Which brings us back to the original essay and Friedersdorf’s lamenting of “a culture” that considers it proper for a supportive boyfriend to be brutally elbowed to the sidelines and repeatedly dumped on by the girlfriend’s gal pals. Now, I’m sure there are women who would regard such a stand-up fellow as an unwelcome interloper in any decisions made. (And, not to stereotype, but the odds are high that these would be the same kind of women who’d throw a drunken dance party to raise money for an abortion.) But this doesn’t strike me as the cultural norm by any stretch. As even Friedersdorf notes, the lib-fem dream scenario involves the man initiating the “What are we going to do?” talk. And the caricature of Truly Sensitive Male features him vowing to hold his lover’s hand through the next step, be it a trip to the abortion clinic or the obstetrician. Some women may spit in the face of such offers. But, by and large, the progressive ideal isn’t for the man to wash his hands of the entire matter.

That said, yes, you would be hard-pressed to find a remotely progressive woman who believes that her boyfriend (much less a casual lay) should have an equal vote in whether she carries a pregnancy to term.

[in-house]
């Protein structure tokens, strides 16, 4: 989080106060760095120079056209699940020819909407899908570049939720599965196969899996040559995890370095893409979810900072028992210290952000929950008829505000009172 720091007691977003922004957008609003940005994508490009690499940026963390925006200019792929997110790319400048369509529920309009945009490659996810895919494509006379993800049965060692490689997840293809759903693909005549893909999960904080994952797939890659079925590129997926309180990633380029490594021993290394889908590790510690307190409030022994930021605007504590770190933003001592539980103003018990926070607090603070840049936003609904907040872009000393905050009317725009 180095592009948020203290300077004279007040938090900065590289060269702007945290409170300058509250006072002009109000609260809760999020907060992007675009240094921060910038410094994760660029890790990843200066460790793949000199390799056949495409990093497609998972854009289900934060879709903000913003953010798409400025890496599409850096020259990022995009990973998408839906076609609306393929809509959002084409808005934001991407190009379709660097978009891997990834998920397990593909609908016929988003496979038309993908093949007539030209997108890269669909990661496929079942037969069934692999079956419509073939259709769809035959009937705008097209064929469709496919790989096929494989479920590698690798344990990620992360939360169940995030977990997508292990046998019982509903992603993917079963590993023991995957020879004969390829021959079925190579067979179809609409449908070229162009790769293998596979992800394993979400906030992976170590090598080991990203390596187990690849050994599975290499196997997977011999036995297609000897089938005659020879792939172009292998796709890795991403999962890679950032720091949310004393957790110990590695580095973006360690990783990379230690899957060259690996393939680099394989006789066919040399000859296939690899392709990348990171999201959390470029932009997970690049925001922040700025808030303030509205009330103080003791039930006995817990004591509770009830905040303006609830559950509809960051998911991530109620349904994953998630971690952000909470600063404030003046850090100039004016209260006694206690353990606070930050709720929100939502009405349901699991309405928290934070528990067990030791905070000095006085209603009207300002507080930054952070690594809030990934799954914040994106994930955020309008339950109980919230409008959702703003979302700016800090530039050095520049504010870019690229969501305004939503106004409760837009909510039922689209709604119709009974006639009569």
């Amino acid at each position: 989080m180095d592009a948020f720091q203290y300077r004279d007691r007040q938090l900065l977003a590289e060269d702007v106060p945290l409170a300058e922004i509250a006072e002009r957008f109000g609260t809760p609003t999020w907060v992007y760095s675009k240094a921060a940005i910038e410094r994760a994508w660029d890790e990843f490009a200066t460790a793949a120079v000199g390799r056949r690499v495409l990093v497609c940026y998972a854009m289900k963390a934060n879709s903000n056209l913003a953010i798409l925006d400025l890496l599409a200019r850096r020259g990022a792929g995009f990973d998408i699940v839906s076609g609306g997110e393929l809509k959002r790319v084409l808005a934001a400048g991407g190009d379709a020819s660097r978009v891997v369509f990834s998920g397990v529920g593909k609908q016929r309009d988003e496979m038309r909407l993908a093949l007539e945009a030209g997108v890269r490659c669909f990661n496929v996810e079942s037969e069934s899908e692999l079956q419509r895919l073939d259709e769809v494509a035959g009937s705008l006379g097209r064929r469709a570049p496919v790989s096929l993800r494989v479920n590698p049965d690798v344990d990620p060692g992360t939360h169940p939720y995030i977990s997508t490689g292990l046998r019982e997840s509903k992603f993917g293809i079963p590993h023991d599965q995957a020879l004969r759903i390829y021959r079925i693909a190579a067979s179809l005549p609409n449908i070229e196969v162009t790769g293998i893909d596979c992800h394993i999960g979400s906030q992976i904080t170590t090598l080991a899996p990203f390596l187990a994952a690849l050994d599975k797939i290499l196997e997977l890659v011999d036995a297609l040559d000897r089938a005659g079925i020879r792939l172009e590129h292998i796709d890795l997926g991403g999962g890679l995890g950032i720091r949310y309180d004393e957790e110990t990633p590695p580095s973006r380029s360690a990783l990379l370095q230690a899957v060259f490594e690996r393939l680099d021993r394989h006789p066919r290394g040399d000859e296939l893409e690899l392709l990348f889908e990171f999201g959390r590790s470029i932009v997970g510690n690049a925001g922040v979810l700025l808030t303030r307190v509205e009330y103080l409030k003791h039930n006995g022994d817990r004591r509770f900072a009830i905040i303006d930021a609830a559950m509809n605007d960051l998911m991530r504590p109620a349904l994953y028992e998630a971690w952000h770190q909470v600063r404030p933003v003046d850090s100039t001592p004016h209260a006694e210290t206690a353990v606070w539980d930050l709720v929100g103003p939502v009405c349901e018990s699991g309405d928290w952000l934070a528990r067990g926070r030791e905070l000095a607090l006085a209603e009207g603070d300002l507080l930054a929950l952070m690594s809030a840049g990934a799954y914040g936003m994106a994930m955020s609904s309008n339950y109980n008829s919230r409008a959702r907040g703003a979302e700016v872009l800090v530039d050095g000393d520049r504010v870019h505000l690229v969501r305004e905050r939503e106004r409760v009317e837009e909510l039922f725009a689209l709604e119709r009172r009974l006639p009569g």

What can I say? The reason that whole men-don’t-have-uteruses road is so often traveled is because it’s true. Pregnancy consumes a woman’s life, body, and (thanks to the wonders of hormones) psyche in a way that men can appreciate and sympathize with but cannot understand or empathize with. (It’s at this point that some well-intentioned guy often writes in to insist how totally he bonded with his wife and his unborn baby over the course of her mind-blowing, perspective-altering pregnancy--which I find adorable, but also adorably deluded.) I’m sure, as Friedersdorf suggests, some men will demand to know why the long-term burden of child-support payments doesn’t give them an equal say in the woman’s decision. (I will spare you my views on the faux equivalence of that comparison). And one of Linker's commenters may be on to something in suggesting that there are cases in which the child-support issue should be handled differently (though I don’t think his sperm-donor comparison works). But when we’re talking child bearing, the overwhelming majority of both risks and consequences are borne by women, so of course we expect to have the final word.